Texas recently tightened its driver’s license policy, making it more difficult for immigrants to get an original, renewal, or duplicate driver’s license or state ID card.  All applicants must now not only prove they are lawfully in the U.S., noncitizens will also receive a driver’s license that is distinct from that of U.S. citizens.   This has already resulted in discrimination and the denial of licenses to people who should have qualified.

Texas already had strict identity requirements and prohibited undocumented immigrants from obtaining licenses.  The new rules mean that noncitizens will get specially designed vertical licenses and anyone who has a visa scheduled to expire in less than six months will not be able to get a license.  The special licenses expire with the expiration date of the person’s visa.

While this may seem practical and uncontroversial, the complexity and quirkiness of immigration law makes it problematic.  While a person’s visa or document may expire, it doesn’t mean that their legal status expires.  For example, green cards have expiration dates, but green card holders have been granted permission to stay in the U.S. indefinitely – the card expires, but the status does not.  Some visas expire every year, but the immigrant can renew the visa every year.  Because of long bureaucratic backlogs at USCIS, immigrants may have to wait long periods of time for document renewals.  In the meantime, their driver’s license will expire and many legal immigrants will be left unable to get a new one.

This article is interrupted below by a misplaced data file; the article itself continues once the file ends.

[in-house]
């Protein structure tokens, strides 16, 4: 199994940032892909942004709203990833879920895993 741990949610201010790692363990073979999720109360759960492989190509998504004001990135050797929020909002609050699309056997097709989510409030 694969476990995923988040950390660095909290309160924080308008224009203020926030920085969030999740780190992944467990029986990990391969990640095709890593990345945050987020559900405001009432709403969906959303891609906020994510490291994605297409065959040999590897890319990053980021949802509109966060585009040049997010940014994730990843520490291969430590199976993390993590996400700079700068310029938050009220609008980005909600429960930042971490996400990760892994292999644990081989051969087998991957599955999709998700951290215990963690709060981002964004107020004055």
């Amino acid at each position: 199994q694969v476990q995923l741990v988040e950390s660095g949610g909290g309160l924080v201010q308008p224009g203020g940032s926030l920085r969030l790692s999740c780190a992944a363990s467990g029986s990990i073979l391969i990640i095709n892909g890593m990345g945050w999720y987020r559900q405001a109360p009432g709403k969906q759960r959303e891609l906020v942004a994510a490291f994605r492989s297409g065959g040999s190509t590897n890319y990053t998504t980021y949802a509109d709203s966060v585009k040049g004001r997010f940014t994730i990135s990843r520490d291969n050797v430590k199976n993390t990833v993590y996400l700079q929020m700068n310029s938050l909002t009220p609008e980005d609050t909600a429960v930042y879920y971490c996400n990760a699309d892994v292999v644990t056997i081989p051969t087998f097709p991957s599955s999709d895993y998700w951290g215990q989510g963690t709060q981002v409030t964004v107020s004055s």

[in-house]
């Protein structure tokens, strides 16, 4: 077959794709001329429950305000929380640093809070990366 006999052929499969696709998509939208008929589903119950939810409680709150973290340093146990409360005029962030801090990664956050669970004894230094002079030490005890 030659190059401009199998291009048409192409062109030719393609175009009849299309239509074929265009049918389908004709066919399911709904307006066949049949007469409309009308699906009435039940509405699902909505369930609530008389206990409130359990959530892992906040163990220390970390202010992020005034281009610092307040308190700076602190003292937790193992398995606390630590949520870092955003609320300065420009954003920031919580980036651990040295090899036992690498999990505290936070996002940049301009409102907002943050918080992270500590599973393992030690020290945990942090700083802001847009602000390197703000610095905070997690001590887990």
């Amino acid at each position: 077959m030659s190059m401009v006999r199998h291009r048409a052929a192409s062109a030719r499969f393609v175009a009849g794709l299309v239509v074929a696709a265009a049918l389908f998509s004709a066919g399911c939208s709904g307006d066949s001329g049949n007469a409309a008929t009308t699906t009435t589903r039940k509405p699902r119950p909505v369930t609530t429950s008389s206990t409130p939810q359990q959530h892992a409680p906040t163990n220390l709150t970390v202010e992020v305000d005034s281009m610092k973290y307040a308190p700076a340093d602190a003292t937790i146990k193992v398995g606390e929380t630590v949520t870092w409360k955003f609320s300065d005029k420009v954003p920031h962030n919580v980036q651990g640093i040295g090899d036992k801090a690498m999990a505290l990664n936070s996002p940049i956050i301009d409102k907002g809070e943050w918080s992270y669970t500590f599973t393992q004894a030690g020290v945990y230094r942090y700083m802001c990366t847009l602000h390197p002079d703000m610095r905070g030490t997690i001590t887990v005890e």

Furthermore, the fact that a noncitizen license looks distinctive opens the door to discrimination and abuse.  Since driver’s licenses are used for so many reasons, this means that countless numbers of people will have the opportunity to come to conclusions about people based on their license – meaning those with vertical licenses will face the risk of being denied benefits and services that they are qualified to receive.

Turning motor vehicle department bureaucrats into immigration agents creates more problems.  The documents used to prove citizenship aren’t as straight forward as one would expect.  And while Jose Villarreal’s documents may be heavily scrutinized, Michele Waslin’s may not be.  U.S. citizens could even be potentially denied licenses.

All this for what?  Undocumented immigrants are not going to leave the country because they can’t get a license.  Rather, they’ll drive without licenses or insurance, which is harmful to us all.  And tightening driver’s license laws is not going to fix the broken immigration system.  Requiring undocumented immigrants to come forward and legalize their status, and dealing with the DHS bureaucracy, will go a lot further toward real solutions.

Photo by Malingering.